Oakville’s Hayden, Bailey among 85 appointees to Order of Canada

By

Published June 29, 2022 at 10:35 am

Oakvllle's Frank Joseph Hayden was named one of the 85 appointees to the Order of Canada on Wednesday by Gov. Gen. Mary Simon. WESTERN UNIVERSITY PHOTO

Right from his days at Western University back in the early 1950’s, Oakville’s Frank Joseph Hayden held a special place in his heart for the disabled.

He would go on to research fitness programs and help the Joseph P. Kennedy Foundation produce and build a fitness program for persons with disabilities, before helping the foundation organize the first Chicago Special Olympics.


Hayden’s work was recognized Wednesday when he was named one of the 85 appointees to the Order of Canada by Gov. Gen. Mary Simon.

Hayden joins fellow Oakville recipient and track star Donovan Bailey for the prestigious award which recognizes outstanding achievement, dedication to the community and service to the nation.

Hayden’s promotion within the Order was to Companion, the highest level a recipient can receive for Canada’s highest civilian honour.

He was recognized for promoting and advocating the transformative effect of sport on the mental, physical and social well-being of people with intellectual disabilities.

Bailey was honoured for his excellence in track and field, and for his philanthropic commitment to youth, amateur athletes and his community.

“For me, I just want to be a great example for young Canadians that they themselves can follow into my footsteps,” Bailey said when reached ahead of the announcement in Vancouver.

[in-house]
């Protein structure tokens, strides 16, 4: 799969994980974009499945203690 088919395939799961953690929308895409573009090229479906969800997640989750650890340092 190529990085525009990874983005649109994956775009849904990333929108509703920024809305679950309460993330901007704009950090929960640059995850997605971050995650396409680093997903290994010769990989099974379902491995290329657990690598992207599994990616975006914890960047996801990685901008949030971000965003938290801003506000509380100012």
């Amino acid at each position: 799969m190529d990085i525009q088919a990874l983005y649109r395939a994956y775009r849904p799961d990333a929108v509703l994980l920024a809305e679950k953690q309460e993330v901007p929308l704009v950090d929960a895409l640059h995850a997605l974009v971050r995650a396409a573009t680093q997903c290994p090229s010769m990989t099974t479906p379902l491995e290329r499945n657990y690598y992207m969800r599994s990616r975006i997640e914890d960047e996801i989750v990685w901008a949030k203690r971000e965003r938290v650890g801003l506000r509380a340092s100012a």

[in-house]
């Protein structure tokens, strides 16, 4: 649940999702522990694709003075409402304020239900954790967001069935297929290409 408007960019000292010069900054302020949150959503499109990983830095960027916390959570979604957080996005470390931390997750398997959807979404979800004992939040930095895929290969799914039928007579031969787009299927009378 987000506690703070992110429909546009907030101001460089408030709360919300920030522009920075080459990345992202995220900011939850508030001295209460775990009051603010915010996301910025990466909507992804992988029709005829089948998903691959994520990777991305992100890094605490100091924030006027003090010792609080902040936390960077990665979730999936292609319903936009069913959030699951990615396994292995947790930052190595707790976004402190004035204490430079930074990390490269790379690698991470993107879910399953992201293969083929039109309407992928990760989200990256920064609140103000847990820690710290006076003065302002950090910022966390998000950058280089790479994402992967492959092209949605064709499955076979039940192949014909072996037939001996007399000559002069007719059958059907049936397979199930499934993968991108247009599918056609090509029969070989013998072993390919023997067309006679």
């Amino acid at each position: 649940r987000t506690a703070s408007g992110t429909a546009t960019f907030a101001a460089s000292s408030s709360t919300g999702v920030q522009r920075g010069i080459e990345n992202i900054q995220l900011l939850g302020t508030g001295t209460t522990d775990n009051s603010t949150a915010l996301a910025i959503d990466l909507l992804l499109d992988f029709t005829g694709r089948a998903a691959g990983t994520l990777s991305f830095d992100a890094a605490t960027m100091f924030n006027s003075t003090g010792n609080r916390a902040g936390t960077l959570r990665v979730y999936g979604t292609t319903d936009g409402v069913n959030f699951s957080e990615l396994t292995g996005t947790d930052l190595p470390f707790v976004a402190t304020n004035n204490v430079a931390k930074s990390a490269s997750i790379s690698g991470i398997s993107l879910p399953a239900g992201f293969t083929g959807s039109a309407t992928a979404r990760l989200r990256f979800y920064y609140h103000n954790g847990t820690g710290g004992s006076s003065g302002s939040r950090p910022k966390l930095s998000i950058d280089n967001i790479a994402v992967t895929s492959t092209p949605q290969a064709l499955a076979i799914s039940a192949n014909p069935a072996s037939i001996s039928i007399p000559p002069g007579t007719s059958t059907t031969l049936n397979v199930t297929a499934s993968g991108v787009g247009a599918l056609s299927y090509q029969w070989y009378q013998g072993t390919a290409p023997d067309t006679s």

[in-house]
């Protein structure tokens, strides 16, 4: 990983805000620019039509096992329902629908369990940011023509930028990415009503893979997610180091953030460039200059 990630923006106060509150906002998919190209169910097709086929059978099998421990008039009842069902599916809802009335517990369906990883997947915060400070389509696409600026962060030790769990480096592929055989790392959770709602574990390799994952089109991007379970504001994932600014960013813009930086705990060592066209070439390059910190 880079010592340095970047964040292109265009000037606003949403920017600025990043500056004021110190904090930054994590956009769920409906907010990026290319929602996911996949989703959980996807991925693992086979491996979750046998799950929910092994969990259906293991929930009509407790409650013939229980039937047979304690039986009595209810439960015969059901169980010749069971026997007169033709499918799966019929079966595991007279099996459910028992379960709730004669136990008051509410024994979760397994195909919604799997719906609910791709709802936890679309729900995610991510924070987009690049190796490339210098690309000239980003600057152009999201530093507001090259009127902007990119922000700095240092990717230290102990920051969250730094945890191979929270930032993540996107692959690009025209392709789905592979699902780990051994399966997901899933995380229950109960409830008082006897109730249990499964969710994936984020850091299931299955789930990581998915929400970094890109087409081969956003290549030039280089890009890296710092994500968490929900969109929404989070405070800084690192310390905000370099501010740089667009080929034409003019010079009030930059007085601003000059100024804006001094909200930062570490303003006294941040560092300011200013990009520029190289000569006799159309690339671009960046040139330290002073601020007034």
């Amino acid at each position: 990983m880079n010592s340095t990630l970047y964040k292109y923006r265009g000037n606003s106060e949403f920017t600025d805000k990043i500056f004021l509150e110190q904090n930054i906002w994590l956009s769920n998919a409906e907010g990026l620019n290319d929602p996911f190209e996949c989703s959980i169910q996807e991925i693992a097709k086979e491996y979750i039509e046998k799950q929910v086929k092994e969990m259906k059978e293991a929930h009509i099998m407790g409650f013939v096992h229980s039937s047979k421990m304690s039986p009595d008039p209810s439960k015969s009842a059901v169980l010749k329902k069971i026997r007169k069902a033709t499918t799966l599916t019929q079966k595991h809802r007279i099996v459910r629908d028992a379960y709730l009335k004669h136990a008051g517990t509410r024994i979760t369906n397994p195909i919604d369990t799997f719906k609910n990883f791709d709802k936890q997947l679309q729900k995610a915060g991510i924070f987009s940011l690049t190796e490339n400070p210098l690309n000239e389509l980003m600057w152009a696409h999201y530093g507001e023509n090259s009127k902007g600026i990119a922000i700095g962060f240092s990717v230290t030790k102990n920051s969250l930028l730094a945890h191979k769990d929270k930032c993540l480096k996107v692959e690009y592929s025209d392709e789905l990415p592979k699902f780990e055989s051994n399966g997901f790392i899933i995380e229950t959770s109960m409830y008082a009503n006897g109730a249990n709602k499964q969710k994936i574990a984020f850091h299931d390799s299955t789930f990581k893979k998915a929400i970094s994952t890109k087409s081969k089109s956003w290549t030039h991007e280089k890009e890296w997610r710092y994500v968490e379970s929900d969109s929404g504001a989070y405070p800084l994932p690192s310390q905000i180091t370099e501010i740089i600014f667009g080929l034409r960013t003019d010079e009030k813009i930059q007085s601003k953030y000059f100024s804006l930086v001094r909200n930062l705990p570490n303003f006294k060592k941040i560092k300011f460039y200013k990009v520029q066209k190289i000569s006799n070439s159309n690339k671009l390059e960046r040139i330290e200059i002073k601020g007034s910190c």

He recorded a time of 9.84 seconds to win the gold medal at the 1996 Olympic Games.

“Hopefully, I was one of those positive people who (inspire others to) believe that Canada should be positive and Canada should be confident and Canada can take on anybody and come out golden.”

Recipients will be presented with their insignia at a later date in Ottawa, depending on their availability. Rideau Hall hosts an average of four investiture ceremonies a year.

Honorees get a silver insignia shaped like a six-pointed snowflake with a red annulus in the middle and a royal crown above.

It also features a stylized Maple Leaf with the order’s motto: Desiderantes Meliorem Patriam, which means, “They desire a better country.”

Created in 1967, the Order of Canada recognizes outstanding achievement, dedication to the community and service to the nation. More than 7,600 people from all sectors of society have been invested.

  • With files from Canadian Press
insauga's Editorial Standards and Policies

Stay the know

Subscribe now to receive our daily email of today's top stories in your city!

Related News

advertising